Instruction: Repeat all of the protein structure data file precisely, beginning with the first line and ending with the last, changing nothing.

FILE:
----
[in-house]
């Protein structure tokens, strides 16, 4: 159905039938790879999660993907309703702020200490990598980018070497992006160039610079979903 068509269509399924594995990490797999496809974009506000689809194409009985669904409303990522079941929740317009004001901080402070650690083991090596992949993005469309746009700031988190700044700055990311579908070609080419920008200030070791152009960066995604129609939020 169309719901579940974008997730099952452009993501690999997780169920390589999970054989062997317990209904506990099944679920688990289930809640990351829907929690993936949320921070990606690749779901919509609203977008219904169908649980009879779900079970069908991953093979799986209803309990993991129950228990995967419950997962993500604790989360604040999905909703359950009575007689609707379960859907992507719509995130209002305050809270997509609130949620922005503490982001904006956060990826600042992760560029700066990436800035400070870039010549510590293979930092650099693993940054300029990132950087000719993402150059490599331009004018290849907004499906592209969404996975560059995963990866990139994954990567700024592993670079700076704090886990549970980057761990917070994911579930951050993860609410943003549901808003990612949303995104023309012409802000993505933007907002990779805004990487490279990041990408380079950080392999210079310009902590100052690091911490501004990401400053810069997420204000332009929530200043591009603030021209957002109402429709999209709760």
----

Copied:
[in-house]
């Protein structure tokens, strides 16, 4: 159905039938790879999660993907309703702020200490990598980018070497992006160039610079979903 068509269509399924594995990490797999496809974009506000689809194409009985669904409303990522079941929740317009004001901080402070650690083991090596992949993005469309746009700031988190700044700055990311579908070609080419920008200030070791152009960066995604129609939020 169309719901579940974008997730099952452009993501690999997780169920390589999970054989062997317990209904506990099944679920688990289930809640990351829907929690993936949320921070990606690749779901919509609203977008219904169908649980009879779900079970069908991953093979799986209803309990993991129950228990995967419950997962993500604790989360604040999905909703359950009575007689609707379960859907992507719509995130209002305050809270997509609130949620922005503490982001904006956060990826600042992760560029700066990436800035400070870039010549510590293979930092650099693993940054300029990132950087000719993402150059490599331009004018290849907004499906592209969404996975560059995963990866990139994954990567700024592993670079700076704090886990549970980057761990917070994911579930951050993860609410943003549901808003990612949303995104023309012409802000993505933007907002990779805004990487490279990041990408380079950080392999210079310009902590100052690091911490501004990401400053810069997420204000332009929530200043591009603030021209957002109402429709999209709760």